1. Remove the payload you appended to container and prepend the container with the signature tag:
FF 46 304402205250D827749F285CE174137EC88B394092E43B9E6C6774045EE5E6ED5023225202204D1628F019E57BF19C1A0FE37193355A059F22CF8203D85E112FF3B4873D46FE
02 21 02B1912FABA80FCECD2A64C574FEFE422C61106001EC588AF1BD9D7548B81064CB
01 08 00000164B250D800
tag 0xFF (signature), length of data 0x46, binary data of signature (NOT it's ASCII)
tag 0x02 (public key), length of data 0x21, binary data of public key (NOT it's ASCII)
tag 0x01 (timestamp), length of data 0x08, current unixtime as microseconds in unsigned int 64 format

Generic transactions

Token transfer and/or smart contract call:


Token transfer and smart contract calling transactions must contain the following mandatory keys:

ffromSource address, must be 8 byte binary (0xc4 MessagePack type)
totoDestination address, must be 8 byte binary (0xc4 MessagePack type)
sseqTransaction (tx) nonce, must be positive integer (0x00 - 0x7f or 0xcc - 0xcf)
ttimestampTransaction (tx) unix-time in milliseconds, positive integer (0x00 - 0x7f or 0xcc - 0xcf)
ppayloadArray of amounts (see below, 0xdc or 0x90 - 0x9f)

Optional keys:

ccallThis key is needed for transaction intended to call smart contract method. This attribute should contain 2 element array (0x92), the first element is the method name (String), the second is an array of arguments (arbitrary types, but tx call with incorrect types will be dropped by a smart contract)
eextradataMap with arbitrary extra data that might be used by a smart contract or a wallet application. The code key is reserved for deploy method and should not be used for any other purposes (types 0x80 - 0x8f or 0xde - 0xdf). It is recommended to use the key with the name msg to place some text or comment to transaction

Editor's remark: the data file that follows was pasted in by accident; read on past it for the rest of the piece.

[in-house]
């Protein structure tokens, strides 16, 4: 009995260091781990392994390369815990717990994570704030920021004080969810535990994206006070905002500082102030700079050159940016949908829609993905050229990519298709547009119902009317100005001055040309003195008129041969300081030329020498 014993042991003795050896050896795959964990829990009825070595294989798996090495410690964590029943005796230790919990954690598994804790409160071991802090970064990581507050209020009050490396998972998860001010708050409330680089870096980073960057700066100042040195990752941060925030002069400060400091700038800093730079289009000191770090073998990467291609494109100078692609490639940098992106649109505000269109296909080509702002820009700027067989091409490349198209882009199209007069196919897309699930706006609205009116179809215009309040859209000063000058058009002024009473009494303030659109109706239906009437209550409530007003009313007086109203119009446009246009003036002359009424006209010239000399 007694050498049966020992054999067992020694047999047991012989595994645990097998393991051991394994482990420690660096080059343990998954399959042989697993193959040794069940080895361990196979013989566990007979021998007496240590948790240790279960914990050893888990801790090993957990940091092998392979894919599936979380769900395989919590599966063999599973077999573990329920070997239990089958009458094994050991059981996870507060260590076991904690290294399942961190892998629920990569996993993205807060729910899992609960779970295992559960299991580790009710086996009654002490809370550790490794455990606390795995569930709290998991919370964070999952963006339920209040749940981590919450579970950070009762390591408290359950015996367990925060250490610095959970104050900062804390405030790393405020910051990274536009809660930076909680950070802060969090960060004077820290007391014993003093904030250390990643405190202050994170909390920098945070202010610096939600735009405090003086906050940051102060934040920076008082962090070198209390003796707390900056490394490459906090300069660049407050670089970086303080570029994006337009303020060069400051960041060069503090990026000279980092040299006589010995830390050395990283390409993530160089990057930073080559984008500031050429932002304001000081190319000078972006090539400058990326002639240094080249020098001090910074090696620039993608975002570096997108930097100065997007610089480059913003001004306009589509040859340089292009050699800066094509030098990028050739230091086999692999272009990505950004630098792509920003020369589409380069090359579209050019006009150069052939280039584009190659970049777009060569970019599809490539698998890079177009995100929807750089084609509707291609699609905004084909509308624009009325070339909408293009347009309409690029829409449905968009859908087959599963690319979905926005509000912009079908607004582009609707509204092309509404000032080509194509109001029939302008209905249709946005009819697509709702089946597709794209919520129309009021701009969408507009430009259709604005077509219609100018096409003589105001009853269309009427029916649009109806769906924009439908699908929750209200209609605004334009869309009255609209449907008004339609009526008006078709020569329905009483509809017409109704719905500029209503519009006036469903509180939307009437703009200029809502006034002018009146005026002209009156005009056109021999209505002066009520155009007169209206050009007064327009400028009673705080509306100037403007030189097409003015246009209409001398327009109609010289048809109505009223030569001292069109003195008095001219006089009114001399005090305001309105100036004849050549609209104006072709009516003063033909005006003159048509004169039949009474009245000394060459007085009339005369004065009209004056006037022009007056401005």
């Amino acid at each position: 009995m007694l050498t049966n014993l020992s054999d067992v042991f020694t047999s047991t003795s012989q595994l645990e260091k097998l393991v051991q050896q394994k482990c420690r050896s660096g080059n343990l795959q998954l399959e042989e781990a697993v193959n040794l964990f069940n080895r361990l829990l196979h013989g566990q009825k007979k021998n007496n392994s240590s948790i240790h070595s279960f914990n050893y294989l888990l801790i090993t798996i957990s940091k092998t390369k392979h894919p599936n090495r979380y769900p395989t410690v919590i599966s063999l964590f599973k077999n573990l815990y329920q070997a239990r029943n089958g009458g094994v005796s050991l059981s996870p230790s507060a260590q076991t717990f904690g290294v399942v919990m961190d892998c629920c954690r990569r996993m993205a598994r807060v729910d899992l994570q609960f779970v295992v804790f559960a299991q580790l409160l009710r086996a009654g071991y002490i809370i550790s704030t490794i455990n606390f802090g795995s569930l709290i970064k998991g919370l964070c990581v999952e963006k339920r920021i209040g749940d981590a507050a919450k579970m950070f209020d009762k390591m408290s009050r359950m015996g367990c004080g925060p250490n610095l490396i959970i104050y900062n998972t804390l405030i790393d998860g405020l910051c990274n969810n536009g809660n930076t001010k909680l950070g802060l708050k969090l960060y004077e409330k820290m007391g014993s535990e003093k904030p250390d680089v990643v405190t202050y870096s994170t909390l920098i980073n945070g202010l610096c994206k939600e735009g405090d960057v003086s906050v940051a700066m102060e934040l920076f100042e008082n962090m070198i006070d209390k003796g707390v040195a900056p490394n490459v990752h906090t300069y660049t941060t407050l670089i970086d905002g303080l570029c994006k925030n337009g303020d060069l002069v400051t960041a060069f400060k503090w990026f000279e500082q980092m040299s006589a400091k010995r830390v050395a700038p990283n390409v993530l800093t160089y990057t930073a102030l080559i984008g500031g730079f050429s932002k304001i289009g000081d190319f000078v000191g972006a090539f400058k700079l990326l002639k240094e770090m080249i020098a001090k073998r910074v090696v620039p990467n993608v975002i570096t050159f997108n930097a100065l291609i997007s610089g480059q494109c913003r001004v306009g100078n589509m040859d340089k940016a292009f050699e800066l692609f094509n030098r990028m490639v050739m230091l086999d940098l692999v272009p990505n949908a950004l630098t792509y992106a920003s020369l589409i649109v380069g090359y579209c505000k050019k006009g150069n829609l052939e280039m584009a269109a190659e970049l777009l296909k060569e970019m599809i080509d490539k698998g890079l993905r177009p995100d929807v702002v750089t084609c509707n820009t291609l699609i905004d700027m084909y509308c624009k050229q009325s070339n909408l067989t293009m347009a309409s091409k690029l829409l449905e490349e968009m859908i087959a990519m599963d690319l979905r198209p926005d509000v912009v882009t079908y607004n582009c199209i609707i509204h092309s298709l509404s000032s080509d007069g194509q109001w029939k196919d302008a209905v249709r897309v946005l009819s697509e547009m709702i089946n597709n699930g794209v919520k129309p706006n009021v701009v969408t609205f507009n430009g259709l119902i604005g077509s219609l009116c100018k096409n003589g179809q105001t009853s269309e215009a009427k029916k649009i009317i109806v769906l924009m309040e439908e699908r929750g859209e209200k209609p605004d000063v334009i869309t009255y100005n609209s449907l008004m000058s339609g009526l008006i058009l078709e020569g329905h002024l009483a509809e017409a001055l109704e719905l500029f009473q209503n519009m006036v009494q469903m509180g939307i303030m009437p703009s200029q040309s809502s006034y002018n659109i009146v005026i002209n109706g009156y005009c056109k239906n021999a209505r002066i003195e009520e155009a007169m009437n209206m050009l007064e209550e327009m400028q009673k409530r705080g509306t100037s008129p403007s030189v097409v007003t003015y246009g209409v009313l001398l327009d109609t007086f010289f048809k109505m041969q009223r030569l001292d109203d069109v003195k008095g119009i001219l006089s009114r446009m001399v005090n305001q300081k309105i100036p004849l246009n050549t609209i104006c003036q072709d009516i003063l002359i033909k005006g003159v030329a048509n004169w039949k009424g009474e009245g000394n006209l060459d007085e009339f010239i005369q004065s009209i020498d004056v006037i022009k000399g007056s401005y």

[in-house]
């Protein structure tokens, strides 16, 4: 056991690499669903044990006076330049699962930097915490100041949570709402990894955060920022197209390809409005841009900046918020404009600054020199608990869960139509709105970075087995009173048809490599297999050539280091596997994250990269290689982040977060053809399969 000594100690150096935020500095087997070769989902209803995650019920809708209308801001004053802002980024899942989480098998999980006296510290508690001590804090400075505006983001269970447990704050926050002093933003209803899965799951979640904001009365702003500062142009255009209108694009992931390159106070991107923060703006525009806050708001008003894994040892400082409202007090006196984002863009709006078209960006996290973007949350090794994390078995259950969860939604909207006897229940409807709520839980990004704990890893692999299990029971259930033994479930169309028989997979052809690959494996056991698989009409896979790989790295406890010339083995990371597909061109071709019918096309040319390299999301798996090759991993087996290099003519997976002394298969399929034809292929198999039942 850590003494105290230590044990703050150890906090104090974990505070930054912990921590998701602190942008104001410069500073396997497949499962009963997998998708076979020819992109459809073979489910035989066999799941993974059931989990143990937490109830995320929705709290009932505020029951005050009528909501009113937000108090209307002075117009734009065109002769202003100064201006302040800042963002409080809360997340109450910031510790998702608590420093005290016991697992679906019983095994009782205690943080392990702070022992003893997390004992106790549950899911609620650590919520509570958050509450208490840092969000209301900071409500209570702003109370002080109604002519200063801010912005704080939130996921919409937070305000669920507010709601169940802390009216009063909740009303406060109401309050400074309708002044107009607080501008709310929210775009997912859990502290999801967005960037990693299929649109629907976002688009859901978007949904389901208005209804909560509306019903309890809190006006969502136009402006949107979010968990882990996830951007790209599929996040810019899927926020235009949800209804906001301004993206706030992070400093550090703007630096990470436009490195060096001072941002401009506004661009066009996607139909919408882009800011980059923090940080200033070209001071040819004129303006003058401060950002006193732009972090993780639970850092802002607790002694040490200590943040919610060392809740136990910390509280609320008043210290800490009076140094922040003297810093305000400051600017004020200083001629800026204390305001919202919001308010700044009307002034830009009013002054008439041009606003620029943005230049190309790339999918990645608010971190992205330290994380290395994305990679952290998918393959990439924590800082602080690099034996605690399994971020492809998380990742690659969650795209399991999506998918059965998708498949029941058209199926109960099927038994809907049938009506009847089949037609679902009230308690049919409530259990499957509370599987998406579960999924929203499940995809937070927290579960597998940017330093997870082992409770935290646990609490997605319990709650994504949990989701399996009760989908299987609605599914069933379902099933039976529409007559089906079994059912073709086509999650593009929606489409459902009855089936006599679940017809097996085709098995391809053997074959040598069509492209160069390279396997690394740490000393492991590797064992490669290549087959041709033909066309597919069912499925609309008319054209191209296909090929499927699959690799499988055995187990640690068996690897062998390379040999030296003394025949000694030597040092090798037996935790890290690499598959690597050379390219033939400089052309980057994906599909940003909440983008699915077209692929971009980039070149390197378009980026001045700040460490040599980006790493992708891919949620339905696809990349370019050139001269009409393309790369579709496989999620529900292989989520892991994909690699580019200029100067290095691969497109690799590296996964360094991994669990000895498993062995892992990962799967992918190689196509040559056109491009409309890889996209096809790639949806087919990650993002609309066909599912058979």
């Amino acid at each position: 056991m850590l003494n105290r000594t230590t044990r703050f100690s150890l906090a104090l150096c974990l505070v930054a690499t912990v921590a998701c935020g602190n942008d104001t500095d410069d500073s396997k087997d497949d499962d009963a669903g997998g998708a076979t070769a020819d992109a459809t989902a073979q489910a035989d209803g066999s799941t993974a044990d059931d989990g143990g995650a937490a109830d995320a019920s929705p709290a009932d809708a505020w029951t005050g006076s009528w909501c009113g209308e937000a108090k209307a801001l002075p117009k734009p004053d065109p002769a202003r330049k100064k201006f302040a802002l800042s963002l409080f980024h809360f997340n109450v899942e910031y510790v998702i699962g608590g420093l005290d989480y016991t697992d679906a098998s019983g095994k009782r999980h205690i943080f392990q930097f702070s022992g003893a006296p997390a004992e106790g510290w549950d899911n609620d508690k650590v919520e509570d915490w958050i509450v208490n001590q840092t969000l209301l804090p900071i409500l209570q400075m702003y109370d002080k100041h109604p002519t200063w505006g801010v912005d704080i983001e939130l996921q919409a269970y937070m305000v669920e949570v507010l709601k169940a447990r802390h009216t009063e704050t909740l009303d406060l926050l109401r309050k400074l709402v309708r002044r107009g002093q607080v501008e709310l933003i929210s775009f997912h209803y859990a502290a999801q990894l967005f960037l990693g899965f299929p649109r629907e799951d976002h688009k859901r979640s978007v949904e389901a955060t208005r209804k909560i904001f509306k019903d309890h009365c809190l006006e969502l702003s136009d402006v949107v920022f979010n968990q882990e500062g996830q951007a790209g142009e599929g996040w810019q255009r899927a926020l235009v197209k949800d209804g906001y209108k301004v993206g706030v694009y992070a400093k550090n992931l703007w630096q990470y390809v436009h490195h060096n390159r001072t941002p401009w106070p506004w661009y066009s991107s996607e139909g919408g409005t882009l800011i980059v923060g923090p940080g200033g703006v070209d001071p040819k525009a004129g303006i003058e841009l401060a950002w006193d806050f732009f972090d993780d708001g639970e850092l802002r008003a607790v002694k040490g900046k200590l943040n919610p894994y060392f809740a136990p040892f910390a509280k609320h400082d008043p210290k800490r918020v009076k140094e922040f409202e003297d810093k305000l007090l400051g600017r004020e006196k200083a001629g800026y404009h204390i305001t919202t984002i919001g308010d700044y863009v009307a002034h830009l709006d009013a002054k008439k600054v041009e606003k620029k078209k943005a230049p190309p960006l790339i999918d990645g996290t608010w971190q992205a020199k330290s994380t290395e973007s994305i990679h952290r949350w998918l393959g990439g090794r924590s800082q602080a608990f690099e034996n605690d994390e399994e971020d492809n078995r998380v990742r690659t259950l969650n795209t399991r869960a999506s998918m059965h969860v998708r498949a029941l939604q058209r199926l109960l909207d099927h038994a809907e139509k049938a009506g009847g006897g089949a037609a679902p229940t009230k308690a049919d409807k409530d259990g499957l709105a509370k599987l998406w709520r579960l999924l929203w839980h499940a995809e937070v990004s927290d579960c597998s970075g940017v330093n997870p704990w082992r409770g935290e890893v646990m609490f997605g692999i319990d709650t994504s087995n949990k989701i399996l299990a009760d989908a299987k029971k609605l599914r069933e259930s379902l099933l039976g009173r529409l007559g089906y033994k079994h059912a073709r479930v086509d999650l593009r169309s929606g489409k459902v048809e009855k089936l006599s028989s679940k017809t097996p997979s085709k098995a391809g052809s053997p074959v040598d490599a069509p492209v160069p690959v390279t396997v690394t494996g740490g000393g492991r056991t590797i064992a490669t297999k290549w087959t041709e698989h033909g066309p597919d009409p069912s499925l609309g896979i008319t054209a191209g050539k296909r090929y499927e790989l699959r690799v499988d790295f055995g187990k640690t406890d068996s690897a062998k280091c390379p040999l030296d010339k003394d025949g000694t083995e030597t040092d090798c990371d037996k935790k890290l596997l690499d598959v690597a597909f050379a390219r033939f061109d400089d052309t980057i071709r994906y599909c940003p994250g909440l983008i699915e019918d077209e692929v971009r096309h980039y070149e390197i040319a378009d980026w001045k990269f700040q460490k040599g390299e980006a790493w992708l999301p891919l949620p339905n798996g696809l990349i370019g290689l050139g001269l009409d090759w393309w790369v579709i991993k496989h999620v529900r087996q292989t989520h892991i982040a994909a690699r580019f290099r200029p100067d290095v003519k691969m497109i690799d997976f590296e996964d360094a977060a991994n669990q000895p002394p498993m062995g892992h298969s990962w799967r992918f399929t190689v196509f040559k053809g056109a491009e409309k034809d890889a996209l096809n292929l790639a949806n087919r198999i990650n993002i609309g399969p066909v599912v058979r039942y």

Attribute p (payload) is an array of 3 element arrays (0x93).

Here is an example of payload (shown as JSON):

[purpose, "currency name", amount],
[purpose, "currency name", amount],
[0x00, "SK", 10],
[0x01, "SK", 3]

Payload has the following elements:

  1. Purpose (positive fixint, 0x00 - 0x7f) from a JSON shown before.

  2. Currency name (binary, 0xc4). Even if the currency name contains only ASCII characters with codes 32-126 you still MUST use the binary type.

  3. Amount (integer, 0x00 - 0x7f, 0xcc - 0xcf). This field MUST be only the integer type. You CAN NOT use the float type or any other type.

In case this array contains more than 3 elements, all extra elements should be ignored (for example, it might be an array generated by software with a newer version of the protocol).

Clients MUST NOT add extra fields to payload array when creating a transaction, because it might break compatibility with new versions.

Here is an example of the whole transaction (218 bytes, shown as base64-encoded binary):


The same transaction shown as hex dump:

# 83 = fixmap of 3 elements

# body
a4 626f6479 c45087a16b10a166c4088000200002000003a2746fc408800020

# sig
a3 736967 91c476ff473045022052a6c53d04cded72c2beee500551d80e88

# ver
37 66572 02

The transaction container is a MessagePack fixmap (shown as JSON-like format, binary data shown as hex dump):



"ver": 2

Here is the transaction body with comments:

c450   # binary, length 0x50 bytes
87 # fixmap of 7 elements

# a1 = fixstr of 1 symbol, 6b = 'k' (this is the map key name), the value is 0x10

# a1 = fixstr of 1 symbol, 66 = 'f', c408 = binary of 8 bytes,
# the value is 8000200002000003 (encoded AA010000003355443516 wallet address)

# a2 = fixstr of 2 symbols, 746f = 'to', c408 = binary of 8 bytes,
# the value is 8000200002000005 (encoded AA010000003355443737 wallet address)

# a1 = fixstr of 1 symbol, 73 = 's', cf = uint64,
# 0005798a2e4c1930 = 1541009272740144 = 2018-10-31 18:07:52.740144

# a1 = fixstr of 1 symbol, 74 = 't', cf = uint64,
# 00000166cb4f6fa4 = 1541009272740 = 2018-10-31 18:07:52.740

# a1 = fixstr of 1 symbol, 70 = 'p', 92 = fixarray of 2 elements

# 93 = fixarray of 3 elements, 00 = 0 (transfer), a2 = fixstr of 2 symbols,
# 534b = 'SK', 11 = 0x11 = 17 (amount)

# 93 = fixarray of 3 elements, 01 = 1 (srcfee), a3 = fixstr of 3 symbols,
# 464545 = 'FEE', 03 = 3 (amount)

# a1 = fixstr of 1 symbol, 65 = 'e', 81 = fixmap of 1 element

# a3 = fixstr of 3 symbols, 6d7367 = 'msg'

# a5 = fixstr of 5 symbols, 68656c6c6f = 'hello'

Here is the sig value with comments:

# 91 = fixarray of 1 element

# c476 = binary of 0x76 bytes

# below this point goes bsig

# ff47 = signature, length 0x47 bytes ( = 71 in decimal)

# 71 bytes of signature

# 0221 = public key, length 0x21 bytes ( = 33 in decimal)

# 33 bytes of public key

# 0108 = timestamp, length 8 bytes,
# 00000166cb4f6fa4 = 1541009272740 = 2018-10-31 18:07:52.740